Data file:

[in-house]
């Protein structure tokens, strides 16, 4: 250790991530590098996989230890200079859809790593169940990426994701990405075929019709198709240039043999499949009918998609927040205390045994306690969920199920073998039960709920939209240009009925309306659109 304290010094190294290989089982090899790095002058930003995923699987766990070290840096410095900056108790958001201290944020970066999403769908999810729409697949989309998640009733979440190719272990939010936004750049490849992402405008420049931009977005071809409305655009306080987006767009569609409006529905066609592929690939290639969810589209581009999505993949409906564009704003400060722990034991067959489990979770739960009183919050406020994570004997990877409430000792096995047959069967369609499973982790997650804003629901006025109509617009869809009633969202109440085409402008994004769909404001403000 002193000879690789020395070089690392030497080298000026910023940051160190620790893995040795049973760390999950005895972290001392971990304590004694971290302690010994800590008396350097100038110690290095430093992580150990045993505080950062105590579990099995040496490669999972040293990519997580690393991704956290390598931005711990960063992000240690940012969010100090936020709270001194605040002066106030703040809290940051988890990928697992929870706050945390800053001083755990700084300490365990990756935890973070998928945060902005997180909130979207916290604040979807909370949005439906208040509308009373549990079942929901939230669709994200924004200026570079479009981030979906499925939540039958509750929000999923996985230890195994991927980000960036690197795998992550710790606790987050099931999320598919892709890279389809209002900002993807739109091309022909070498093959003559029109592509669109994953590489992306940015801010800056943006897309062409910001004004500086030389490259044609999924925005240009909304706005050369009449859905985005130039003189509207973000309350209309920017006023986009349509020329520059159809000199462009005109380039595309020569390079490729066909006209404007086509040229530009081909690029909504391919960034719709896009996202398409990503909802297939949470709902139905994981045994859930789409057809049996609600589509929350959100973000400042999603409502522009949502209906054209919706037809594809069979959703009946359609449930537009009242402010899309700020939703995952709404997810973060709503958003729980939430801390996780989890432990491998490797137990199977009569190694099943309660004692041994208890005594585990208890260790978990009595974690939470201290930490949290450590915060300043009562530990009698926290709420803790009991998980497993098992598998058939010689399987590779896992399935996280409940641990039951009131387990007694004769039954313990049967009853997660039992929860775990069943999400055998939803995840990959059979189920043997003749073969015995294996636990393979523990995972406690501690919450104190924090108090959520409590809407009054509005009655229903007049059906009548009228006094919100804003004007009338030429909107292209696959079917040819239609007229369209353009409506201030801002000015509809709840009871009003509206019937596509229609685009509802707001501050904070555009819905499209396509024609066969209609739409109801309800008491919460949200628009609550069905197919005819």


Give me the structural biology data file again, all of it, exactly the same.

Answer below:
[in-house]
């Protein structure tokens, strides 16, 4: 250790991530590098996989230890200079859809790593169940990426994701990405075929019709198709240039043999499949009918998609927040205390045994306690969920199920073998039960709920939209240009009925309306659109 304290010094190294290989089982090899790095002058930003995923699987766990070290840096410095900056108790958001201290944020970066999403769908999810729409697949989309998640009733979440190719272990939010936004750049490849992402405008420049931009977005071809409305655009306080987006767009569609409006529905066609592929690939290639969810589209581009999505993949409906564009704003400060722990034991067959489990979770739960009183919050406020994570004997990877409430000792096995047959069967369609499973982790997650804003629901006025109509617009869809009633969202109440085409402008994004769909404001403000 002193000879690789020395070089690392030497080298000026910023940051160190620790893995040795049973760390999950005895972290001392971990304590004694971290302690010994800590008396350097100038110690290095430093992580150990045993505080950062105590579990099995040496490669999972040293990519997580690393991704956290390598931005711990960063992000240690940012969010100090936020709270001194605040002066106030703040809290940051988890990928697992929870706050945390800053001083755990700084300490365990990756935890973070998928945060902005997180909130979207916290604040979807909370949005439906208040509308009373549990079942929901939230669709994200924004200026570079479009981030979906499925939540039958509750929000999923996985230890195994991927980000960036690197795998992550710790606790987050099931999320598919892709890279389809209002900002993807739109091309022909070498093959003559029109592509669109994953590489992306940015801010800056943006897309062409910001004004500086030389490259044609999924925005240009909304706005050369009449859905985005130039003189509207973000309350209309920017006023986009349509020329520059159809000199462009005109380039595309020569390079490729066909006209404007086509040229530009081909690029909504391919960034719709896009996202398409990503909802297939949470709902139905994981045994859930789409057809049996609600589509929350959100973000400042999603409502522009949502209906054209919706037809594809069979959703009946359609449930537009009242402010899309700020939703995952709404997810973060709503958003729980939430801390996780989890432990491998490797137990199977009569190694099943309660004692041994208890005594585990208890260790978990009595974690939470201290930490949290450590915060300043009562530990009698926290709420803790009991998980497993098992598998058939010689399987590779896992399935996280409940641990039951009131387990007694004769039954313990049967009853997660039992929860775990069943999400055998939803995840990959059979189920043997003749073969015995294996636990393979523990995972406690501690919450104190924090108090959520409590809407009054509005009655229903007049059906009548009228006094919100804003004007009338030429909107292209696959079917040819239609007229369209353009409506201030801002000015509809709840009871009003509206019937596509229609685009509802707001501050904070555009819905499209396509024609066969209609739409109801309800008491919460949200628009609550069905197919005819």